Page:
Economics through the Long History of America’s First Bank
Economics through the Long History of America’s First Bank
- What were the Founders’ opinions of banking in America?
- How were financial institutions created?
- What can be said about financial history and the consequences of war, epidemics, and politics?
These lessons were created with a special focus on the Bank of North America collection, consisting of more than 650 volumes of material. Many sources were selected and then digitized in order to be used in these lesson plans. They are listed below, with the understanding that teachers might find different uses than that which was originally intended.
Primary Sources relating to the Founding of the Bank of North America
- The State of the Bank in the 18th Century
- Acts of Incorporation notes, 1781
- Document written in the 1780's, detailing job descriptions in the Bank of North America.
- The Director's Book of Letters &c, 1780
- "1785 Firm Book" from the Bank of North America collection
- A selection of individual ledgers for eighteenth century American notable businesspeople
Primary Sources relating to the Bank's 1785 Charter Controversy
- Mathew Carey, editor, Debates and Proceedings of the General Assembly of Pennsylvania, on the Memorials Praying a Repeal or Suspension of the Law Annuling the Charter of the Bank
- Thomas Paine, Dissertations on Government, the Affairs of the Bank, and Paper-Money
- A letter from Thomas Paine to Bank President Thomas Willing
- James Wilson, Considerations on the Bank of North-America
- Bonus primary source! An Address to the Assembly of Pennsylvania on the Abolition of the Bank of North-America
Primary Source relating to the Yellow Fever Epidemic
- A Memorandum Book recording minutes from the Bank of North America’s Board of Directors during the Yellow Fever epidemic (Vol 3).
Primary Sources Relating to the Civil War
- Selected Civil War Era Meeting Minutes from the Board of the Bank of North America (Vol 18)
- 1860 Listing of Banks Belonging to the Bank of North America, Including a Detailed Look at the Citizens Bank of Louisiana, New Orleans (Vol 278)
- 1866 Listing of Southern Banks Belonging to the Bank of North American, Showing the Business Suspended or Destroyed Due to the War (Vol 284)
Money in the Bank's Collection
- Paper currency examples from HSP's Bank of North America Collection
- A sample nineteenth century stock certificate
- Sample 1910's dividend information for the Bank of North America
- Historical literacy prepares one for participation as active, critical citizens in a democratic society.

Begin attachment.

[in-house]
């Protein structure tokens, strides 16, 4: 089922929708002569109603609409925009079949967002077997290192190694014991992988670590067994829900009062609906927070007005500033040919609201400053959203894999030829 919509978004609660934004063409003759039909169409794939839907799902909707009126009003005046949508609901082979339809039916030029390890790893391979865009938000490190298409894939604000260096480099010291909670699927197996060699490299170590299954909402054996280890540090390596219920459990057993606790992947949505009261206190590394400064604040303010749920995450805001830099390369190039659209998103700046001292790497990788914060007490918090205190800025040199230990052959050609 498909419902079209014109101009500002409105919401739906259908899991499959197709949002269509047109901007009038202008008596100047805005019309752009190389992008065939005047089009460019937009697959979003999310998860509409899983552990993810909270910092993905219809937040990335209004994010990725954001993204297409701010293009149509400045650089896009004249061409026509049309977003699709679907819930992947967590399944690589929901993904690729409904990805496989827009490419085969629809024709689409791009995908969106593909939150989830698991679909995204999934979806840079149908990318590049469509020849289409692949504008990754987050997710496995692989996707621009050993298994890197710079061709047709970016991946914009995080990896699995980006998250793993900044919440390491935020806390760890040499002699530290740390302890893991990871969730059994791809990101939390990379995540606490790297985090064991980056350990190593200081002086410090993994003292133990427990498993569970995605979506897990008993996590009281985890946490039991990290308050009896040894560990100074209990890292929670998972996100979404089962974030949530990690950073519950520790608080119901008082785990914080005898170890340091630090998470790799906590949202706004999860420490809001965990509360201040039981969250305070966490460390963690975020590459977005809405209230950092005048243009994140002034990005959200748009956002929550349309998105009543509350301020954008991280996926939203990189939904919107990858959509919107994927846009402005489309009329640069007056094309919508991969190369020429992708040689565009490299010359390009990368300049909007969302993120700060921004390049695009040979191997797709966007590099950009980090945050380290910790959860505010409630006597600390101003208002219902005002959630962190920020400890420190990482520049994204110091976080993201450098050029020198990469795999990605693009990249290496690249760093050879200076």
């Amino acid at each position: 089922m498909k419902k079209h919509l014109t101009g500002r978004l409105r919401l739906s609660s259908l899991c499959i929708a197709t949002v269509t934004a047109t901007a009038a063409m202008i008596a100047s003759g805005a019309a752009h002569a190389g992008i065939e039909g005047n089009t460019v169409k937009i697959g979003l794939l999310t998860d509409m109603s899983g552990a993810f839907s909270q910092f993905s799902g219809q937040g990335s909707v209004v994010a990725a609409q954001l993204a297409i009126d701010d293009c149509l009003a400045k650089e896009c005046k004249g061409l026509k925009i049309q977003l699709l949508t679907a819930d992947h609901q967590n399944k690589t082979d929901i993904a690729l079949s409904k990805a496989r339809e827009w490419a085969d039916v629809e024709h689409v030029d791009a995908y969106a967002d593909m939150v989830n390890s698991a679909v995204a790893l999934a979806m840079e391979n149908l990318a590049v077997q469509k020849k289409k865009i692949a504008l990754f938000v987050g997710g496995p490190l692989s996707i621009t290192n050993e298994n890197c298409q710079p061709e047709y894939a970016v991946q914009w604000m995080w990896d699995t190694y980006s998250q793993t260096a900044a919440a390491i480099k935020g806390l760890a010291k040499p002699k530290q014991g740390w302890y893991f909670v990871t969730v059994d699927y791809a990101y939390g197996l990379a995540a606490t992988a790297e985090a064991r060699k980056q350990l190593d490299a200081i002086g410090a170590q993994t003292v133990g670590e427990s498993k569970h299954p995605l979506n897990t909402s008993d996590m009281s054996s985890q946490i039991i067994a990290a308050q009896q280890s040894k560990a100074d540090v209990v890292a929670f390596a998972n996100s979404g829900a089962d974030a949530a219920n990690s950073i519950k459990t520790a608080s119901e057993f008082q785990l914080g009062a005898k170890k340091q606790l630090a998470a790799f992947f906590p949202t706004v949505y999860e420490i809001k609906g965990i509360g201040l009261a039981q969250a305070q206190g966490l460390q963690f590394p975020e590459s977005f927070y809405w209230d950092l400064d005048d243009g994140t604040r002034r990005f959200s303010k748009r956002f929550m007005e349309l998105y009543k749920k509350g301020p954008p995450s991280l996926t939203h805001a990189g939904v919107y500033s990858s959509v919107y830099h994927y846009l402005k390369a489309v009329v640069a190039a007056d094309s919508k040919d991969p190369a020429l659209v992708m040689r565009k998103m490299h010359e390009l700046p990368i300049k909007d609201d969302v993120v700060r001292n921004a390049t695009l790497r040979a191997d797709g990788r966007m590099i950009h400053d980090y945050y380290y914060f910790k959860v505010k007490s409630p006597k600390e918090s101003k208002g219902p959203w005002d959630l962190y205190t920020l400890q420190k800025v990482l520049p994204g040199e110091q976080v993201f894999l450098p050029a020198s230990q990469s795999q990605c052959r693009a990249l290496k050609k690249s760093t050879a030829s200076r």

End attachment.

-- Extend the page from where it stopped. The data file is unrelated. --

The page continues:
- Historical comprehension involves evidence-based discussion and explanation, an analysis of sources including multiple points of view, and an ability to read critically to recognize fact from conjecture and evidence from assertion.
- Historical causation involves motives, reasons and consequences that result in events and actions. Some consequences may be impacted by forces of the irrational or the accidental.
- Historical skills - organizing information chronologically, explaining historical issues, locating sources and investigate materials, synthesizing and evaluating evidence, and developing arguments and interpretations based on evidence – are used by an analytical thinker to create a historical construction.
- Textual evidence, material artifacts, the built environment, and historic sites are central to understanding United States history.
- Long-term continuities and discontinuities in the structures of United States society provide vital contributions to contemporary issues. Belief systems and religion, commerce and industry, innovations, settlement patterns, social organization, transportation and trade, and equality are examples continuity and change.
- Conflict and cooperation among social groups, organizations, and nation-states are critical to comprehending society in the United States. Domestic instability, ethnic and racial relations, labor relation, immigration, and wars and revolutions are examples of social disagreement and collaboration.
- Analyze the interaction of cultural, economic, geographic, political and social relations for a specific time and place.
- Articulate the context of a historical event or action.